Yes it’s very sad for England’s capital but this article is so London-centric it makes the point, we humans are not very good at seeing the bigger picture or relating to others dilemmas.
The collateral damage to London will be immense but it may drag it down to the levels experienced in Wales, Scotland and the North for the last 40 years.
So the dis-enfranchised who voted for Brexit will have their mean victory of giving those “haves” a taste of their everyday misery. It’s a rather telling reflection on the inward looking LSE and it’s talking heads they can’t see north of the Watford Gap with their cries of “Woe is me!.. Hmm
And the perpetrators of this country’s demise real goal is to eviscerate the working classes not liberate them.
The Alt-Right Tories have a hatred for all those they consider below themselves.,Born of a psychopathic narcissism; the product of the British class system.and it’s feudal origins.
Tribalgeoff.I think you are right. I do think the Brexit vote is a cry for help,.but against raw Capitalism rather than fuedalism.I tend to like people who plant trees for the future than those who just want quick profit.capitalism.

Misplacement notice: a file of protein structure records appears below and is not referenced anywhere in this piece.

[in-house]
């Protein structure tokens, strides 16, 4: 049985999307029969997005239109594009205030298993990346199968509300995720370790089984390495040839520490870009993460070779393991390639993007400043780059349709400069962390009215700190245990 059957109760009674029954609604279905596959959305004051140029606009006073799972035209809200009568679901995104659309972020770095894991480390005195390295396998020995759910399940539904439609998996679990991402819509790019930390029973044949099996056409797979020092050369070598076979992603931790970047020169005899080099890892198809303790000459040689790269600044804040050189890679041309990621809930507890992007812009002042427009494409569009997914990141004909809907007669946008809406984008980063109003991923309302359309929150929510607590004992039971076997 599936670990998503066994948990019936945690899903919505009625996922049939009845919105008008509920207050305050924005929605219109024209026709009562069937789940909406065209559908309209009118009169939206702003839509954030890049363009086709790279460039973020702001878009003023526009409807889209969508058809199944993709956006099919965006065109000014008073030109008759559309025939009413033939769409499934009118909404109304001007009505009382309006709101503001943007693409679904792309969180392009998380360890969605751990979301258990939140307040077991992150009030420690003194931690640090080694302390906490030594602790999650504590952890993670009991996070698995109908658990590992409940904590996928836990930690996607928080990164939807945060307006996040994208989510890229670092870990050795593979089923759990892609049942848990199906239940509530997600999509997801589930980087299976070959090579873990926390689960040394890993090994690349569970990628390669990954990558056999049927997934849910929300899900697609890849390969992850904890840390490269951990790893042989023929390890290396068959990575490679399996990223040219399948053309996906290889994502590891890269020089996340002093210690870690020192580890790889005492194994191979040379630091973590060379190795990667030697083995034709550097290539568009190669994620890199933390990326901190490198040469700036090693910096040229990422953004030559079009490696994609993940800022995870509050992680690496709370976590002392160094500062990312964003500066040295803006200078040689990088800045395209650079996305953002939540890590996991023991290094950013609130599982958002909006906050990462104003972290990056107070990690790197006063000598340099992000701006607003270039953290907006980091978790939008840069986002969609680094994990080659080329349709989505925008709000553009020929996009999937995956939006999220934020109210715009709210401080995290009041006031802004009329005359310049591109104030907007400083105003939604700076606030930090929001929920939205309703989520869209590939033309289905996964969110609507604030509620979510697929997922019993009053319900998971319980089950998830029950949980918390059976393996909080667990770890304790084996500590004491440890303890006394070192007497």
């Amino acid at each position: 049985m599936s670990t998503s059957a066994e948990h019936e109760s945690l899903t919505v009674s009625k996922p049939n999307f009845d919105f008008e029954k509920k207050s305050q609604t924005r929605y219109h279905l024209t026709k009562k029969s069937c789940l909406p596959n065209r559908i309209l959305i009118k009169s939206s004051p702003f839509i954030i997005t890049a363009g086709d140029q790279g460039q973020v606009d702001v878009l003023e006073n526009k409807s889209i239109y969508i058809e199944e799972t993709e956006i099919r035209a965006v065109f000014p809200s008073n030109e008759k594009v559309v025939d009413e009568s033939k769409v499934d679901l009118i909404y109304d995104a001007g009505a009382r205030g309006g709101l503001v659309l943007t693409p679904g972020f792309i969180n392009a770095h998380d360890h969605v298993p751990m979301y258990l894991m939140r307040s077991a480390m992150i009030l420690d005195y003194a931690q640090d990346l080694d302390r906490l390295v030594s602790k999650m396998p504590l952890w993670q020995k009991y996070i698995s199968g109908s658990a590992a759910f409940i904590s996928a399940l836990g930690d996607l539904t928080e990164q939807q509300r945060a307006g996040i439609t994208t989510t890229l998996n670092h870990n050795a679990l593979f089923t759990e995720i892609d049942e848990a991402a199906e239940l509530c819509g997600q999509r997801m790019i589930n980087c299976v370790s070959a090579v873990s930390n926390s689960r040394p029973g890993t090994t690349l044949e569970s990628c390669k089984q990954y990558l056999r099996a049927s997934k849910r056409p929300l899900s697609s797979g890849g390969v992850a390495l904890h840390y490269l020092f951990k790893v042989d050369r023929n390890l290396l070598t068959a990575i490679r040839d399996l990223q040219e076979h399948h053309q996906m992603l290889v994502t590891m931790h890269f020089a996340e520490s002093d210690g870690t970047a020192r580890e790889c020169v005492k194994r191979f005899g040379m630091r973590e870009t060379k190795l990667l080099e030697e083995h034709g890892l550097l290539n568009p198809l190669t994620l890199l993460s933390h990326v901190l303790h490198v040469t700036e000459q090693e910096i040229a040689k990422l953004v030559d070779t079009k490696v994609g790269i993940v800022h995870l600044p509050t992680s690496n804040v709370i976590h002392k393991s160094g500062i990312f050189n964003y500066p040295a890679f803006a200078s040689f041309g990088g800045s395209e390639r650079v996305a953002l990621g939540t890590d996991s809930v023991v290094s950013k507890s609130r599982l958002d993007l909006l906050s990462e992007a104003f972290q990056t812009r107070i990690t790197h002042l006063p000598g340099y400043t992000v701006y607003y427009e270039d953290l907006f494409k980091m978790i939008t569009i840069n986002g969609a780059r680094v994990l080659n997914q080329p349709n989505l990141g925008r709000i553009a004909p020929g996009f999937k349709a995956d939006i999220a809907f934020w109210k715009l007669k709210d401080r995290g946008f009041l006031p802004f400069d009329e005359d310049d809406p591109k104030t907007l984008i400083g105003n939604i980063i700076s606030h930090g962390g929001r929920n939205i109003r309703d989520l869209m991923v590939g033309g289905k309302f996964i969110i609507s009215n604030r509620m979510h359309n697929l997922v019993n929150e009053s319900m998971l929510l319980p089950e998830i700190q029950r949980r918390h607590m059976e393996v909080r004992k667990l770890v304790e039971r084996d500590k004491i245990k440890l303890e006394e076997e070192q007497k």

London accounted for 23% of the U.K. economy, with the depreciation of the pound, London’s value as a global economic centre is minimising, it is no longer on the most expensive cities top 20 list… Now, people are saying that the rest of the U.K. was seriously neglected, that’s far from the truth, the rest of the U.K. was never seen as an attractive place for international corporations, which is why they are overlooked in favour of London, and never got the investment they needed, cheaper cost of living in central/northern cities should have enabled those cities to destroy old infrastructure and makeway for new bigger roads and bigger buildings… U.K. living standards have always been poor, always stuck in the past, small narrow roads, how comes a small country like copenhagen can retain its historic presence and at the same time have huge roads? London would love to have the skyline of manhatten, and they marvel at the new skyscrapers too, yet the skyscrapers are so close to each other and not ambitious enough, due to stupid U.K. laws on building taller and interference with airport radio-activity, I mean look at Toronto, if given the chance, many of us would easily migrate there over London and the rest of U.K.